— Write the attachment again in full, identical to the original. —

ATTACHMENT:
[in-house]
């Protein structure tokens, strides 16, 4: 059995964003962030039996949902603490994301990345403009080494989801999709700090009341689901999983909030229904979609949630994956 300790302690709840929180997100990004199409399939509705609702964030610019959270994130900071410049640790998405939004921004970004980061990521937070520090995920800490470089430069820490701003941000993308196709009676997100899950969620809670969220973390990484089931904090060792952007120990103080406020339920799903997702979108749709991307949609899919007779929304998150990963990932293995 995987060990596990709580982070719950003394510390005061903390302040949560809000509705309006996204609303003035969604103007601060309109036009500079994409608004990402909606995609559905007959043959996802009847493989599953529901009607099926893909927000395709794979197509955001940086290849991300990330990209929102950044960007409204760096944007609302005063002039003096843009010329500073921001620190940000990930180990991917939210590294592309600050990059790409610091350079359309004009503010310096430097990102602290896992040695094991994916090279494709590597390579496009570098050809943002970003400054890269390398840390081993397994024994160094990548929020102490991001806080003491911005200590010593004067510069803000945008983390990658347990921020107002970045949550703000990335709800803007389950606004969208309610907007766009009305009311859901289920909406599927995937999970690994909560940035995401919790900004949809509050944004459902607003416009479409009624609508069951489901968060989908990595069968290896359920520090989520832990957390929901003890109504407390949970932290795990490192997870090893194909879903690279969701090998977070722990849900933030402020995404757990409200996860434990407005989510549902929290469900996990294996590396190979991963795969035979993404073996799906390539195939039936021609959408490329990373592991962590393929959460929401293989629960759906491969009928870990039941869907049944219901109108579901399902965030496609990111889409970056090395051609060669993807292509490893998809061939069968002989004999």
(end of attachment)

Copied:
[in-house]
């Protein structure tokens, strides 16, 4: 059995964003962030039996949902603490994301990345403009080494989801999709700090009341689901999983909030229904979609949630994956 300790302690709840929180997100990004199409399939509705609702964030610019959270994130900071410049640790998405939004921004970004980061990521937070520090995920800490470089430069820490701003941000993308196709009676997100899950969620809670969220973390990484089931904090060792952007120990103080406020339920799903997702979108749709991307949609899919007779929304998150990963990932293995 995987060990596990709580982070719950003394510390005061903390302040949560809000509705309006996204609303003035969604103007601060309109036009500079994409608004990402909606995609559905007959043959996802009847493989599953529901009607099926893909927000395709794979197509955001940086290849991300990330990209929102950044960007409204760096944007609302005063002039003096843009010329500073921001620190940000990930180990991917939210590294592309600050990059790409610091350079359309004009503010310096430097990102602290896992040695094991994916090279494709590597390579496009570098050809943002970003400054890269390398840390081993397994024994160094990548929020102490991001806080003491911005200590010593004067510069803000945008983390990658347990921020107002970045949550703000990335709800803007389950606004969208309610907007766009009305009311859901289920909406599927995937999970690994909560940035995401919790900004949809509050944004459902607003416009479409009624609508069951489901968060989908990595069968290896359920520090989520832990957390929901003890109504407390949970932290795990490192997870090893194909879903690279969701090998977070722990849900933030402020995404757990409200996860434990407005989510549902929290469900996990294996590396190979991963795969035979993404073996799906390539195939039936021609959408490329990373592991962590393929959460929401293989629960759906491969009928870990039941869907049944219901109108579901399902965030496609990111889409970056090395051609060669993807292509490893998809061939069968002989004999």